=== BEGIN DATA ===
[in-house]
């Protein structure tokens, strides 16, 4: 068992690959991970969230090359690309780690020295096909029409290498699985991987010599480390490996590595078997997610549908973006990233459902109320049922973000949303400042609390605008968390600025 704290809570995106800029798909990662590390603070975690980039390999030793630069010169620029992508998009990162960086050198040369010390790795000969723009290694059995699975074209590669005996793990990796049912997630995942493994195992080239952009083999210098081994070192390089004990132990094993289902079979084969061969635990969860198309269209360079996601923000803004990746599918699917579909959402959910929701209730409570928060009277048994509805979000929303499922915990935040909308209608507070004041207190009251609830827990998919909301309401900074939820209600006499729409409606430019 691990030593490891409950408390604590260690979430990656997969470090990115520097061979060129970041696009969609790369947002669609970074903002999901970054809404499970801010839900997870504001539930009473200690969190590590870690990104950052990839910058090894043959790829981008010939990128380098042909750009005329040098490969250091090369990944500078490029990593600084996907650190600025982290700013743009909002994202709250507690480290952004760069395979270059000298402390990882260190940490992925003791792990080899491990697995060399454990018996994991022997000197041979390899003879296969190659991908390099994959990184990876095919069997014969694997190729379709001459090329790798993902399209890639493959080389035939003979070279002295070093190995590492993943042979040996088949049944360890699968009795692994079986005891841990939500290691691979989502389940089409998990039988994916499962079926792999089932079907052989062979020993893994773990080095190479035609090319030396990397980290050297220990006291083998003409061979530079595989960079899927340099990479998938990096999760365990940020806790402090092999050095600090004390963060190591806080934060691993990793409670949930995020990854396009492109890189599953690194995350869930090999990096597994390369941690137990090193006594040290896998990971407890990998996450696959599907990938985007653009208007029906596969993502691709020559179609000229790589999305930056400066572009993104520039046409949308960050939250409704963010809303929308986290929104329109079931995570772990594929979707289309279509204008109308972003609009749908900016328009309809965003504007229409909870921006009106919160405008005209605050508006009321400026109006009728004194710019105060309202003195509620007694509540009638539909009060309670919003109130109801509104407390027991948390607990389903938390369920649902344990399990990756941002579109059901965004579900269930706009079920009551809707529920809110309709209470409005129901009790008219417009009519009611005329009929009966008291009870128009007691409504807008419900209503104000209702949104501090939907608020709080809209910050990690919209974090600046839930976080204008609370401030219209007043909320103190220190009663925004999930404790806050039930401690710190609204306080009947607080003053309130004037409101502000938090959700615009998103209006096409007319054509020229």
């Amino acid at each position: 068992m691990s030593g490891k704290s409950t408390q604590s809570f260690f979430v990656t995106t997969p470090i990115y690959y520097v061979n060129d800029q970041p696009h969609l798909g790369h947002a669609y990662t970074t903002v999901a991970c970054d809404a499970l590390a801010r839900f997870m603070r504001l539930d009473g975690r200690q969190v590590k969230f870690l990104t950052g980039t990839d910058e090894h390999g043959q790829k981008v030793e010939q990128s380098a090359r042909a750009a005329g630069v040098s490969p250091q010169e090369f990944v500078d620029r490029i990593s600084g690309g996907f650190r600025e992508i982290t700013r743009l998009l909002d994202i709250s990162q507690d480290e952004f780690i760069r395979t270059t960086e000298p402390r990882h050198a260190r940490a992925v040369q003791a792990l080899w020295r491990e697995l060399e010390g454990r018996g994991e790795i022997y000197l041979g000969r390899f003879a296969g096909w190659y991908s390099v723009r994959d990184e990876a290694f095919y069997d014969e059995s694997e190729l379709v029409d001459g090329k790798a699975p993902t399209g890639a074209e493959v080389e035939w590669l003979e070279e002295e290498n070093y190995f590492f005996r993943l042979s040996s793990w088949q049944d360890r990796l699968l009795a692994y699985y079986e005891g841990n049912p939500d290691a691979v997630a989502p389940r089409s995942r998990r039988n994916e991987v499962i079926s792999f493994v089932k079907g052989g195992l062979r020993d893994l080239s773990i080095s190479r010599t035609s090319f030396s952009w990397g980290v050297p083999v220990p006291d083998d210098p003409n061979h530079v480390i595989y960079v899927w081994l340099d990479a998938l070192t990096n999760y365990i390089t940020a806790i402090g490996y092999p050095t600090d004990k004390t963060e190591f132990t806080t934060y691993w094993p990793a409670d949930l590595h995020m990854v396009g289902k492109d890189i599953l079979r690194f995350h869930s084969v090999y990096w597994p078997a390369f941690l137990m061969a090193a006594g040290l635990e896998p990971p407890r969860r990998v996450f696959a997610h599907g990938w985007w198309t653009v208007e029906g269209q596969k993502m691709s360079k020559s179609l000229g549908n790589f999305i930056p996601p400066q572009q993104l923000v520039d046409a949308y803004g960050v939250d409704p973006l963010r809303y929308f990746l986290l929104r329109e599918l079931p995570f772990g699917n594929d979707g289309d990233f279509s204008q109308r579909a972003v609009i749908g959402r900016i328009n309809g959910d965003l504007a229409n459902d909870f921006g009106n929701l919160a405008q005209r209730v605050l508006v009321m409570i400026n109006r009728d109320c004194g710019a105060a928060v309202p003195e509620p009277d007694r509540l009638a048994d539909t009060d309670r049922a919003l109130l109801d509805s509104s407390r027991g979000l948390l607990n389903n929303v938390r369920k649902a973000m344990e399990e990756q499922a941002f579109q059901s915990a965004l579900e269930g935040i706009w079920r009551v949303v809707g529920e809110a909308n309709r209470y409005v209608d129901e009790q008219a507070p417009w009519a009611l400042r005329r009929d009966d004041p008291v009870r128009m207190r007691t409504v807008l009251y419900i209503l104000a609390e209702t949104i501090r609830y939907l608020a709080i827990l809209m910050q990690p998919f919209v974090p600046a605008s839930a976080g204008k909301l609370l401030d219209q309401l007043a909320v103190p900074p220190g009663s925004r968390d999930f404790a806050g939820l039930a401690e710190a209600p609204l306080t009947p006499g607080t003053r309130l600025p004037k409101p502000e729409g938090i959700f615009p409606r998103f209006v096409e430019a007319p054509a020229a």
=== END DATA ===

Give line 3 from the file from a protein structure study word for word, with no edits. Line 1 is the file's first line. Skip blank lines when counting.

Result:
């Amino acid at each position: 068992m691990s030593g490891k704290s409950t408390q604590s809570f260690f979430v990656t995106t997969p470090i990115y690959y520097v061979n060129d800029q970041p696009h969609l798909g790369h947002a669609y990662t970074t903002v999901a991970c970054d809404a499970l590390a801010r839900f997870m603070r504001l539930d009473g975690r200690q969190v590590k969230f870690l990104t950052g980039t990839d910058e090894h390999g043959q790829k981008v030793e010939q990128s380098a090359r042909a750009a005329g630069v040098s490969p250091q010169e090369f990944v500078d620029r490029i990593s600084g690309g996907f650190r600025e992508i982290t700013r743009l998009l909002d994202i709250s990162q507690d480290e952004f780690i760069r395979t270059t960086e000298p402390r990882h050198a260190r940490a992925v040369q003791a792990l080899w020295r491990e697995l060399e010390g454990r018996g994991e790795i022997y000197l041979g000969r390899f003879a296969g096909w190659y991908s390099v723009r994959d990184e990876a290694f095919y069997d014969e059995s694997e190729l379709v029409d001459g090329k790798a699975p993902t399209g890639a074209e493959v080389e035939w590669l003979e070279e002295e290498n070093y190995f590492f005996r993943l042979s040996s793990w088949q049944d360890r990796l699968l009795a692994y699985y079986e005891g841990n049912p939500d290691a691979v997630a989502p389940r089409s995942r998990r039988n994916e991987v499962i079926s792999f493994v089932k079907g052989g195992l062979r020993d893994l080239s773990i080095s190479r010599t035609s090319f030396s952009w990397g980290v050297p083999v220990p006291d083998d210098p003409n061979h530079v480390i595989y960079v899927w081994l340099d990479a998938l070192t990096n999760y365990i390089t940020a806790i402090g490996y092999p050095t600090d004990k004390t963060e190591f132990t806080t934060y691993w094993p990793a409670d949930l590595h995020m990854v396009g289902k492109d890189i599953l079979r690194f995350h869930s084969v090999y990096w597994p078997a390369f941690l137990m061969a090193a006594g040290l635990e896998p990971p407890r969860r990998v996450f696959a997610h599907g990938w985007w198309t653009v208007e029906g269209q596969k993502m691709s360079k020559s179609l000229g549908n790589f999305i930056p996601p400066q572009q993104l923000v520039d046409a949308y803004g960050v939250d409704p973006l963010r809303y929308f990746l986290l929104r329109e599918l079931p995570f772990g699917n594929d979707g289309d990233f279509s204008q109308r579909a972003v609009i749908g959402r900016i328009n309809g959910d965003l504007a229409n459902d909870f921006g009106n929701l919160a405008q005209r209730v605050l508006v009321m409570i400026n109006r009728d109320c004194g710019a105060a928060v309202p003195e509620p009277d007694r509540l009638a048994d539909t009060d309670r049922a919003l109130l109801d509805s509104s407390r027991g979000l948390l607990n389903n929303v938390r369920k649902a973000m344990e399990e990756q499922a941002f579109q059901s915990a965004l579900e269930g935040i706009w079920r009551v949303v809707g529920e809110a909308n309709r209470y409005v209608d129901e009790q008219a507070p417009w009519a009611l400042r005329r009929d009966d004041p008291v009870r128009m207190r007691t409504v807008l009251y419900i209503l104000a609390e209702t949104i501090r609830y939907l608020a709080i827990l809209m910050q990690p998919f919209v974090p600046a605008s839930a976080g204008k909301l609370l401030d219209q309401l007043a909320v103190p900074p220190g009663s925004r968390d999930f404790a806050g939820l039930a401690e710190a209600p609204l306080t009947p006499g607080t003053r309130l600025p004037k409101p502000e729409g938090i959700f615009p409606r998103f209006v096409e430019a007319p054509a020229a």